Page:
Until the early 1980s Listeria was an obscure bacterial genus few people had heard of. Back then it was of interest only to a handful of medical microbiologists and seemed to have no relevance to food safety whatsoever. A lot has changed in the last 30 years. Listeria is now a familiar name and a constant concern for food microbiologists. There are two main reasons for the change. The first is the potentially serious consequences of foodborne listeriosis – outbreaks often result in mortality rates approaching 30%. The second reason is the ability of certain strains of Listeria monocytogenes to survive and grow in chilled foods with a long shelf life. These foods, like soft cheeses, pâté and other ready-to-eat meat products, were once thought to be low risk from a food poisoning point of view. But the combination of low temperature, the presence of salt and the elimination of competing bacteria by mild cooking processes create an environment that Listeria is able to exploit – with disastrous consequences.
Since Listeria monocytogenes was first recognised as a foodborne pathogen it has become one of the most studied of bacterial species. A very recent publication by a team of researchers in Ireland reports the identification of a single point mutation that helps Listeria cells to withstand stresses caused by cold and raised salt concentrations. The same study also discovered that cells adopt a previously unknown change in shape in response to stress, becoming helical rather than rod-shaped. The fact that a single mutation confers an enhanced ability to grow in preserved chilled foods on individual Listeria strains is clearly important and could open up a new area of study for food microbiologists. It has long been known that strains of Listeria monocytogenes can behave very differently. Some are virulent pathogens, while others seem not to cause infection. A few specific strains are able to colonise food processing environments and persist – defying all attempts to eradicate them – while others die out quickly. Only a limited number of strains seem able to grow to high levels in foods, and the Irish research is helping to show why that may be.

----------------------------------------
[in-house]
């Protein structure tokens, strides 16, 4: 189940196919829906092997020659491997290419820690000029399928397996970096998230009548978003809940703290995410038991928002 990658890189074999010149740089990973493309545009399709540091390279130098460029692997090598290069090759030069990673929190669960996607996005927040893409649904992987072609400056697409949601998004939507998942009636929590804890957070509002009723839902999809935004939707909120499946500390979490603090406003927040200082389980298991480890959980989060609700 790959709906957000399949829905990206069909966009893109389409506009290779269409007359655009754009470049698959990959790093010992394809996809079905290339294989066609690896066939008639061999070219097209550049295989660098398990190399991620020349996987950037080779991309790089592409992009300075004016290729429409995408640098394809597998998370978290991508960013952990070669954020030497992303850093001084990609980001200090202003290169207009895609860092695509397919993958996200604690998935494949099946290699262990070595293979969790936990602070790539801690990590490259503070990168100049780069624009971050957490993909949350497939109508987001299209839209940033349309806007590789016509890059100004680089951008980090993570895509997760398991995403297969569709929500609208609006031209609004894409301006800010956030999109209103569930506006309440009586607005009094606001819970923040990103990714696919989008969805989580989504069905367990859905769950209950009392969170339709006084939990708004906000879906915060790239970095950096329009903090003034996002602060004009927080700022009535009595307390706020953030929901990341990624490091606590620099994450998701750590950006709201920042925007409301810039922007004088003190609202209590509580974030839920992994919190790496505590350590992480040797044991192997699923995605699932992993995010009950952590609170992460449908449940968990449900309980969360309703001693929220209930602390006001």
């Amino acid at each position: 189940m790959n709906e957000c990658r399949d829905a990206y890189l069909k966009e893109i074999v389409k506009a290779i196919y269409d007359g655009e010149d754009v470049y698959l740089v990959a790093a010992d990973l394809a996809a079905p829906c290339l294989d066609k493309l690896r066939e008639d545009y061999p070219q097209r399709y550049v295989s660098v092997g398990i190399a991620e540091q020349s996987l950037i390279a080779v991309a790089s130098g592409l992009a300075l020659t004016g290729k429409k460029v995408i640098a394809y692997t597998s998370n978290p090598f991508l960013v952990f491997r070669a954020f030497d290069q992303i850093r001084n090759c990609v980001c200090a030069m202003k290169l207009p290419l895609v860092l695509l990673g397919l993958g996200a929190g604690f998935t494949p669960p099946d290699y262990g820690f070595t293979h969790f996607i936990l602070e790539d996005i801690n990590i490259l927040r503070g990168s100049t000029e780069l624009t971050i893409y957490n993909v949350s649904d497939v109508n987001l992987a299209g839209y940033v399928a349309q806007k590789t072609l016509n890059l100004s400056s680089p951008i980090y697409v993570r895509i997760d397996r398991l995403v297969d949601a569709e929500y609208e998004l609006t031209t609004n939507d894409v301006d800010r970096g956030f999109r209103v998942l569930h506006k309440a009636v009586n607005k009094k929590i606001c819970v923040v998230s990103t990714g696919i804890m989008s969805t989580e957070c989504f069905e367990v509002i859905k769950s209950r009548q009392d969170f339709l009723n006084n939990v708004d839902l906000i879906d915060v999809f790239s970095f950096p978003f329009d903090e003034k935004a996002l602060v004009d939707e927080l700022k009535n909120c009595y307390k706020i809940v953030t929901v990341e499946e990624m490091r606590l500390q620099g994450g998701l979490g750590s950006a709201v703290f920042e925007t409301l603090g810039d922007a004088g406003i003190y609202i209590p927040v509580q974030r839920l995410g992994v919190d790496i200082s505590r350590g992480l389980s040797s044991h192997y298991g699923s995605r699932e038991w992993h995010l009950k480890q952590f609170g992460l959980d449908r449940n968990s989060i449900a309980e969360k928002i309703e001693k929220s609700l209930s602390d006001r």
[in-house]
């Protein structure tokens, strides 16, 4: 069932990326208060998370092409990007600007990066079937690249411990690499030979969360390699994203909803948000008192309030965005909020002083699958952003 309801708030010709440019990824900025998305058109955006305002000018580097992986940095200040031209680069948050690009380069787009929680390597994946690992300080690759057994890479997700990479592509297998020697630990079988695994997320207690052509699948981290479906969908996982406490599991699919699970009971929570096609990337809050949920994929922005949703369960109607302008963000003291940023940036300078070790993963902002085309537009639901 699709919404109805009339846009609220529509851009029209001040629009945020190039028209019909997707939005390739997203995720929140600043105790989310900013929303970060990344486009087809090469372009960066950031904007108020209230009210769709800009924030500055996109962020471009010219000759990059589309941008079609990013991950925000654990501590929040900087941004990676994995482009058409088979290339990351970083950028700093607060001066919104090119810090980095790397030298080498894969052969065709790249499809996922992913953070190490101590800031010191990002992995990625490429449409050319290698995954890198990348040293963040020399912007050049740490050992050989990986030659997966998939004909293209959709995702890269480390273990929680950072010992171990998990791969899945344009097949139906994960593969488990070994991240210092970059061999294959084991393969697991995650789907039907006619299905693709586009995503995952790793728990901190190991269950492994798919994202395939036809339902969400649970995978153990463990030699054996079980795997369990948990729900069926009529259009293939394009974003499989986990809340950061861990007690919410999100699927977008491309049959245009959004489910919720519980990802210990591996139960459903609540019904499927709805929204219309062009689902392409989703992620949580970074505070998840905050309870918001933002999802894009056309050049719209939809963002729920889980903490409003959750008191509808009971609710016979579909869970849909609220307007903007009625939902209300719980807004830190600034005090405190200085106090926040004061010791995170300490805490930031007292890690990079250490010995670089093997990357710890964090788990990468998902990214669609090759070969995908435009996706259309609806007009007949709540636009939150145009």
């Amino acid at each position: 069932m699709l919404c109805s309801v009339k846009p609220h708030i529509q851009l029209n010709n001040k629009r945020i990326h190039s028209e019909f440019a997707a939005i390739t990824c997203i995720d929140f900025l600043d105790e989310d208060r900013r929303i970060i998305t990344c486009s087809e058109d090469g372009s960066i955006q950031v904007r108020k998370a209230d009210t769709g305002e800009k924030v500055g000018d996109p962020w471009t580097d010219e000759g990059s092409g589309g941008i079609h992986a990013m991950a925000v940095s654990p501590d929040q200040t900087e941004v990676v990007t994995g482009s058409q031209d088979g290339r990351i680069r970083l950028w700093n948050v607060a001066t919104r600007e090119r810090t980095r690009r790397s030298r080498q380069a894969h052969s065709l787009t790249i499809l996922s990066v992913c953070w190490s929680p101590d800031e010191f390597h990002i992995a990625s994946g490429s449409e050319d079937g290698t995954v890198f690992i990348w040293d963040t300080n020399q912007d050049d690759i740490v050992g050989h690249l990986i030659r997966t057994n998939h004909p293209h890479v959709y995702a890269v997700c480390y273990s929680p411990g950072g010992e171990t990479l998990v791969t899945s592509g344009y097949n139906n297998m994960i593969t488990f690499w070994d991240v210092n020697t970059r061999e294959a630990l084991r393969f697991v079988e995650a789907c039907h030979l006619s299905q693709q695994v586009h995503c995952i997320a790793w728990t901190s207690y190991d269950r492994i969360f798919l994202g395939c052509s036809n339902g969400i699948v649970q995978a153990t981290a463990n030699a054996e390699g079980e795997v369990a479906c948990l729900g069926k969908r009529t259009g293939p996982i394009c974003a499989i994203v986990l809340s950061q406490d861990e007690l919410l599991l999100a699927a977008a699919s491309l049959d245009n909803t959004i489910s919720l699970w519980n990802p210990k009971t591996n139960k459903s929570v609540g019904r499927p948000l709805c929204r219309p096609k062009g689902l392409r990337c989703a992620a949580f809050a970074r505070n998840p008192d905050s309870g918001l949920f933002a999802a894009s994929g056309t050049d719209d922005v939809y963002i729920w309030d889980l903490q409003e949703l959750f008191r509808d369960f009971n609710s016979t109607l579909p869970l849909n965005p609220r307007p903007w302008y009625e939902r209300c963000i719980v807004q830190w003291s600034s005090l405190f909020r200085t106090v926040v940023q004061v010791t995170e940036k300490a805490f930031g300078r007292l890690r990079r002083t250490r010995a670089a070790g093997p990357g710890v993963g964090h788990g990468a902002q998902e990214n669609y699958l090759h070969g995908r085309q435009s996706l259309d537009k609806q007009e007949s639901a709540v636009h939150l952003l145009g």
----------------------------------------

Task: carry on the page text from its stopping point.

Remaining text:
What this illustrates is the importance of continuing to study foodborne pathogens. For example, we still know relatively little about Campylobacter, despite it now being the number one cause of food poisoning in much of the developed world. Scientific research is the lifeblood of designing effective food safety controls. It’s as important as intelligence gathering in time of war, and does much the same job.